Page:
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There’s no doubt that the rate application workloads are moving into the public clouds is starting to accelerate. However, it is less clear what the biggest opportunities are for managed service providers (MSPs).

There is money to be made by helping organizations move application workloads to the cloud, as well as helping them manage those workloads. However, there will be many application workloads running in on-premises IT environments for many years to come. Each of those environments needs to eventually be integrated with application workloads running in public clouds, which represents a more complex challenge.

A survey of 750 executives, individual contributors, and team managers with responsibility for or knowledge of their organization’s cloud infrastructure was conducted by the market research firm Vanson Bourne, on behalf of Barracuda Networks, and highlights the scope of the challenge. The survey finds organizations, on average, currently have 45 percent of IT infrastructure running in the public cloud. That percentage is expected to rise to 76 percent in five years.

The degree to which that transition might occur is debatable

With large numbers of workloads running in public clouds, it appears that finding ways to integrate those workloads with legacy IT environments has become a major priority. The survey finds about a quarter of respondents (23 percent) have already deployed a software-defined wide area network (SD-WAN). However, more than half (51 percent) are either in the process of deploying or expecting to deploy within the next 12 months. After security, the second biggest public cloud concern survey respondents identified is integration with legacy IT environments and private clouds residing in an on-premises IT environment.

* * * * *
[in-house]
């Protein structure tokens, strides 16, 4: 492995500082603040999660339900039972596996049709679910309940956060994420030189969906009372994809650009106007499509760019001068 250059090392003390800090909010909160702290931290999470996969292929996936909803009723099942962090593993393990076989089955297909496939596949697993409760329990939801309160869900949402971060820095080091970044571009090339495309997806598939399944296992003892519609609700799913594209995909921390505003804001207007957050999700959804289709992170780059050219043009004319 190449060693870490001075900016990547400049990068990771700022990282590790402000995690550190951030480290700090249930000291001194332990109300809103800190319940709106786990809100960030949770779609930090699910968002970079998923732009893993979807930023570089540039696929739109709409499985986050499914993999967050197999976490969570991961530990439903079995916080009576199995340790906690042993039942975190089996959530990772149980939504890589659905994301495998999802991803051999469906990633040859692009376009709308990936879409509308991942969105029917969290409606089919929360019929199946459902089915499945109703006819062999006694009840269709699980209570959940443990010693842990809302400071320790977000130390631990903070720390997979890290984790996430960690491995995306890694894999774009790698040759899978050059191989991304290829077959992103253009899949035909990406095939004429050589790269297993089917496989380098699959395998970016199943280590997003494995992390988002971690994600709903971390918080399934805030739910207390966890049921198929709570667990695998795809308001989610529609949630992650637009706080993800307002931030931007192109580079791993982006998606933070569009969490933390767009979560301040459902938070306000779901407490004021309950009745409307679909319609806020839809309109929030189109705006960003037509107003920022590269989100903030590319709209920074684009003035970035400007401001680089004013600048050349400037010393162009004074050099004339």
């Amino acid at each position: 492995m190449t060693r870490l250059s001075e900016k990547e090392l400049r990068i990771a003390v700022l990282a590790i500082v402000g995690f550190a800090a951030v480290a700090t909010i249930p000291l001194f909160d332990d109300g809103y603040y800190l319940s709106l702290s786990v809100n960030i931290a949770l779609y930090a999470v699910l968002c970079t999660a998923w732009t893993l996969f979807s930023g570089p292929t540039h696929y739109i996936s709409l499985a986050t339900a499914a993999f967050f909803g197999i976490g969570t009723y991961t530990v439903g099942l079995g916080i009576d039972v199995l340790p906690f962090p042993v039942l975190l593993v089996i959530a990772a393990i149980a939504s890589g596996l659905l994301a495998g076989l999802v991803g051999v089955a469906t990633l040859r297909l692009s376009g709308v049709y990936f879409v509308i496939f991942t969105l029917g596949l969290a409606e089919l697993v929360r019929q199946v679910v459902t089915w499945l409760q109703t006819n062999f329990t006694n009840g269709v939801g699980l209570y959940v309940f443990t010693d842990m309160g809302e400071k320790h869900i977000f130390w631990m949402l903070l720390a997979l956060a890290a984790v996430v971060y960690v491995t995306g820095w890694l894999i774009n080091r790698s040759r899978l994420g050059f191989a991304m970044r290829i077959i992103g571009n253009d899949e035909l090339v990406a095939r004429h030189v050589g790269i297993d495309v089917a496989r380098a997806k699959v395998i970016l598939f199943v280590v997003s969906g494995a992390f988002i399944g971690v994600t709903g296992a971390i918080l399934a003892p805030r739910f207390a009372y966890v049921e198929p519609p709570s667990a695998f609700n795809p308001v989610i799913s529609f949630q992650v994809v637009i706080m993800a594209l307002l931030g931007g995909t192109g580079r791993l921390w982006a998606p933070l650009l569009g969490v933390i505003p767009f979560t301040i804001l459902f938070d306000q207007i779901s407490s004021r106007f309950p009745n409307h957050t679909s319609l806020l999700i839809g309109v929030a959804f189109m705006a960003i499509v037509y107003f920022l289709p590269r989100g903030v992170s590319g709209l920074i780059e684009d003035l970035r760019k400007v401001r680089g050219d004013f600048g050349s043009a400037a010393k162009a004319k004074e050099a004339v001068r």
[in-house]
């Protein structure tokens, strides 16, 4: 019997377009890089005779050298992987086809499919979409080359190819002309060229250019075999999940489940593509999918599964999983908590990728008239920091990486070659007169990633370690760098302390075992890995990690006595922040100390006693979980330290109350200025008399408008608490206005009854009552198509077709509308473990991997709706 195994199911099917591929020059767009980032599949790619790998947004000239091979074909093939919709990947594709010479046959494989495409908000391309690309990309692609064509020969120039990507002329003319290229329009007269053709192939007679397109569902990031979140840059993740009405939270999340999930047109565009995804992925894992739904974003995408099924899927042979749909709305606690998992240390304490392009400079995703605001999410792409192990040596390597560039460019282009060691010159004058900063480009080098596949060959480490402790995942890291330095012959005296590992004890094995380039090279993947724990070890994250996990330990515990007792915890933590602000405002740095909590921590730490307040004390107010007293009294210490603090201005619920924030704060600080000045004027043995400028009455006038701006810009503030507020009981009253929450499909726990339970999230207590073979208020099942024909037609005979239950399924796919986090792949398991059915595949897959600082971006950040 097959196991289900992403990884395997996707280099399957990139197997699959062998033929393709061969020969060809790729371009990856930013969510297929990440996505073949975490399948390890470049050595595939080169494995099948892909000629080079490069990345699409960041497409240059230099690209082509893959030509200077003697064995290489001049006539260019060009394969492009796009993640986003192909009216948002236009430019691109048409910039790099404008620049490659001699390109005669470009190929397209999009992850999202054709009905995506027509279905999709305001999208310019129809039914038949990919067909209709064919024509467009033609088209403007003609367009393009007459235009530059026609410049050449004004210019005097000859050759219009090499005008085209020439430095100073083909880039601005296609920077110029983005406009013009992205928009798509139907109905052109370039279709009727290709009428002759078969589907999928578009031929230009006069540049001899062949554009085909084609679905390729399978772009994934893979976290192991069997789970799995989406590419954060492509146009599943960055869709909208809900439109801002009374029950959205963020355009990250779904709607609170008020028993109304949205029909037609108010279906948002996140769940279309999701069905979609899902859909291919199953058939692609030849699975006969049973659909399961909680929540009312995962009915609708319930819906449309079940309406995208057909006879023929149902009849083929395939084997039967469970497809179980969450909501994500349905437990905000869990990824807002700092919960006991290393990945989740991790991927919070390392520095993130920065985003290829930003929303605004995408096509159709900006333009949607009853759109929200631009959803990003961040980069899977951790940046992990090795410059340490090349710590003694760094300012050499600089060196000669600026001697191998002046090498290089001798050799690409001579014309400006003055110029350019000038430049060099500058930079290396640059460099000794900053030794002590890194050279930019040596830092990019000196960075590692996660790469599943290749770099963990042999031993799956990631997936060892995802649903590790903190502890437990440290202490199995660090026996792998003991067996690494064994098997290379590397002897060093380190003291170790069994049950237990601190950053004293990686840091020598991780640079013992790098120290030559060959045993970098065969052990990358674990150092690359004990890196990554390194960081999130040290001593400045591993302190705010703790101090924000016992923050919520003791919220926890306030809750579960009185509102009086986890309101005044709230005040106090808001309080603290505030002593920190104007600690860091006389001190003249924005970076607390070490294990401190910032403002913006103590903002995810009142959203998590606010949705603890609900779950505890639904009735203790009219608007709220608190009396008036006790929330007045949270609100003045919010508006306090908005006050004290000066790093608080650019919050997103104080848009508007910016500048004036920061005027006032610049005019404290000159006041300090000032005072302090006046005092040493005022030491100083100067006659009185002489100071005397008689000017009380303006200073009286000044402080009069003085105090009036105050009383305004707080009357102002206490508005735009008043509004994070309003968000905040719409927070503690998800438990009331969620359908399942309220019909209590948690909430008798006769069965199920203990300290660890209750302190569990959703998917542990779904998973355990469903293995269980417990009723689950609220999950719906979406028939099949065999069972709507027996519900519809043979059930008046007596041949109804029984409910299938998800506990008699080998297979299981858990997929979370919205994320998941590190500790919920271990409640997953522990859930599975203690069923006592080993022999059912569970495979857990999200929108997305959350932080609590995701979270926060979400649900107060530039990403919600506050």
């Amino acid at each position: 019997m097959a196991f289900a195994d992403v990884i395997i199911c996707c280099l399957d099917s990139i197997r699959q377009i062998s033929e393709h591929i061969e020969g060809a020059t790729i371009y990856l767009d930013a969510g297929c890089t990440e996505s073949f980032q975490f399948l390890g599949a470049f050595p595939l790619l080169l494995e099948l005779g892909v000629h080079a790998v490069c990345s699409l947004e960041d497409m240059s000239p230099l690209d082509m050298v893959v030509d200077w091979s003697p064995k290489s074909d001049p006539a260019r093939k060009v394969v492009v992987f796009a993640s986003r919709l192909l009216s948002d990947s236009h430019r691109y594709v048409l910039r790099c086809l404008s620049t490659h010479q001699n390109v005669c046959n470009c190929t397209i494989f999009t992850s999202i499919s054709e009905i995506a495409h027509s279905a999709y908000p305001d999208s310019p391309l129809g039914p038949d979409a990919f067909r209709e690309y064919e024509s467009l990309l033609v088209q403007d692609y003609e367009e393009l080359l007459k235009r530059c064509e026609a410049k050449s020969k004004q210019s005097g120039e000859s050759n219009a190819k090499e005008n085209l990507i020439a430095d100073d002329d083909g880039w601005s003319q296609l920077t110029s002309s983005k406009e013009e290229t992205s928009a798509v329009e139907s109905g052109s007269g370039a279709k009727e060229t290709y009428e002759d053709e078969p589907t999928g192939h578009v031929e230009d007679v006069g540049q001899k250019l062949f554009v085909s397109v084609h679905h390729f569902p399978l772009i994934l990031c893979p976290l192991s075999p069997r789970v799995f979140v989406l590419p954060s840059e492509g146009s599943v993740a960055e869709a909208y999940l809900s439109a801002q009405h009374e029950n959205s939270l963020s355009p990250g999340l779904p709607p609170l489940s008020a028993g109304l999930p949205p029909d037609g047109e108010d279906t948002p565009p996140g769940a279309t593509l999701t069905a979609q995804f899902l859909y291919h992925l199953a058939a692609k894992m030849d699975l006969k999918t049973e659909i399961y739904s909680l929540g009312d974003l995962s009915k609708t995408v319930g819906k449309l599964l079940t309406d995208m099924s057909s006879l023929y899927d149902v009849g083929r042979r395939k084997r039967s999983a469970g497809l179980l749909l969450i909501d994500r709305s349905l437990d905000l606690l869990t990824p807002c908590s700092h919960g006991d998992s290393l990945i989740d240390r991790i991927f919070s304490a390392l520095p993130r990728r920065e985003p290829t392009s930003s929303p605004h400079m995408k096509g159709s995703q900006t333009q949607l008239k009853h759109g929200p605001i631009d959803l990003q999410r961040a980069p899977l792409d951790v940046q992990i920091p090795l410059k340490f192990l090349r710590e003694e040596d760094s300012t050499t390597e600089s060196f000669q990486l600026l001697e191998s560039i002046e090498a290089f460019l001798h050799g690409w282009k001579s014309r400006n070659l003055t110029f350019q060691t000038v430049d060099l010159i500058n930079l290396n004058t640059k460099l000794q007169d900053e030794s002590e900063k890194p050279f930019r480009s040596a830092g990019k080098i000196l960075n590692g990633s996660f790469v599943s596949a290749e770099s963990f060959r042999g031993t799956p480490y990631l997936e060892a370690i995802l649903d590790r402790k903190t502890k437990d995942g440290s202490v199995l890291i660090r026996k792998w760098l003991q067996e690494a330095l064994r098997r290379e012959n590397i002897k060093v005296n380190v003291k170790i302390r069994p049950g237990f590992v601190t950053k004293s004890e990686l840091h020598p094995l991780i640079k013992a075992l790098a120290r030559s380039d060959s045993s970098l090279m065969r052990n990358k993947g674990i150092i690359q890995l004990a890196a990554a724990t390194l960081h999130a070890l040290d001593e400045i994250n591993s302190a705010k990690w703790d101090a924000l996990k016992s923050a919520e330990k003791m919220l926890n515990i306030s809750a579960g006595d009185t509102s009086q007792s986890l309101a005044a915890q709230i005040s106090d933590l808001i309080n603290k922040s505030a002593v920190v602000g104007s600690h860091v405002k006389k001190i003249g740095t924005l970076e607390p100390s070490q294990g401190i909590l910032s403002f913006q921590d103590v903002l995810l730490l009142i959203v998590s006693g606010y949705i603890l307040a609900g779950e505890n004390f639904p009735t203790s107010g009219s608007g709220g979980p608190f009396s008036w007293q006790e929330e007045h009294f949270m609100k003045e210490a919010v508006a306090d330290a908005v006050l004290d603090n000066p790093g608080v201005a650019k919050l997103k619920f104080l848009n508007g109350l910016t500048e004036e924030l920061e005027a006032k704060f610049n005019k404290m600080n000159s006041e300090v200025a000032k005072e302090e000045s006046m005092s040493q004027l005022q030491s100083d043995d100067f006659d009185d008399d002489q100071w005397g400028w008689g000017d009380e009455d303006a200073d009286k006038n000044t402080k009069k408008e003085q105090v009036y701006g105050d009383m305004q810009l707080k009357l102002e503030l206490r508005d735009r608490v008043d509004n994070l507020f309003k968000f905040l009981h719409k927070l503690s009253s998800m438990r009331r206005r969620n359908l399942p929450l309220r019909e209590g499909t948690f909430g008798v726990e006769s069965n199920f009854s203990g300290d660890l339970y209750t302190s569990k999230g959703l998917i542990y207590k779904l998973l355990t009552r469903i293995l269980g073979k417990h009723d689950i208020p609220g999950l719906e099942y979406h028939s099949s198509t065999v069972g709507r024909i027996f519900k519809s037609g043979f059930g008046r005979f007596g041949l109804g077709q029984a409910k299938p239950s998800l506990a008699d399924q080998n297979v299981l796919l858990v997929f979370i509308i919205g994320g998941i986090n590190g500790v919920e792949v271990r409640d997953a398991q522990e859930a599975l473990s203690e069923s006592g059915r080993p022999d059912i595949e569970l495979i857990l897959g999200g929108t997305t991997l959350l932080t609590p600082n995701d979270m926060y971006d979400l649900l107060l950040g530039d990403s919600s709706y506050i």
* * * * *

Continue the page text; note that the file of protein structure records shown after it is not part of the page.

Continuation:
Of course, security is also a primary reason any organization is going to adopt an SD-WAN in the first place. In addition to lowering networking costs, SD-WANs provide a more secure overlay over public internet connections. In fact, 70 percent of survey respondents said security concerns are hampering their adoption of public cloud computing platforms.

There’s nothing simple about setting up and deploying SD-WANs at scale, which is why MSPs are seeing so much interest in the category even among customers that previously would never have considered relying on a managed service. While SD-WANs as a category have been red hot for some time now, the bulk of the SD-WAN opportunity is still to come.

Unfortunately, there’s often a tendency to focus on only one opportunity to the exclusion of almost all else. While it’s clear to everyone there’s a lot of opportunity in the public cloud itself, it may very well turn out that there’s even more money to be made by providing connectivity services to those clouds. Not all workloads will wind up running in public clouds, so the need to provide networking services will always be present.

Of course, being able to provide those networking and security services in addition to basic cloud services requires a lot of additional expertise. Nevertheless, most MSPs will discover the time, money, and other resources spent required to gain those skills will have been well worth the effort.

Photo:Victoria Shapiro / Shutterstock

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Mike Vizard

Posted by Mike Vizard

Mike Vizard has covered IT for more than 25 years, and has edited or contributed to a number of tech publications including InfoWorld, eWeek, CRN, Baseline, ComputerWorld, TMCNet, and Digital Review. He currently blogs for IT Business Edge and contributes to CIOinsight, The Channel Insider, Programmableweb and Slashdot. Mike blogs about emerging cloud technology for Smarter MSP.

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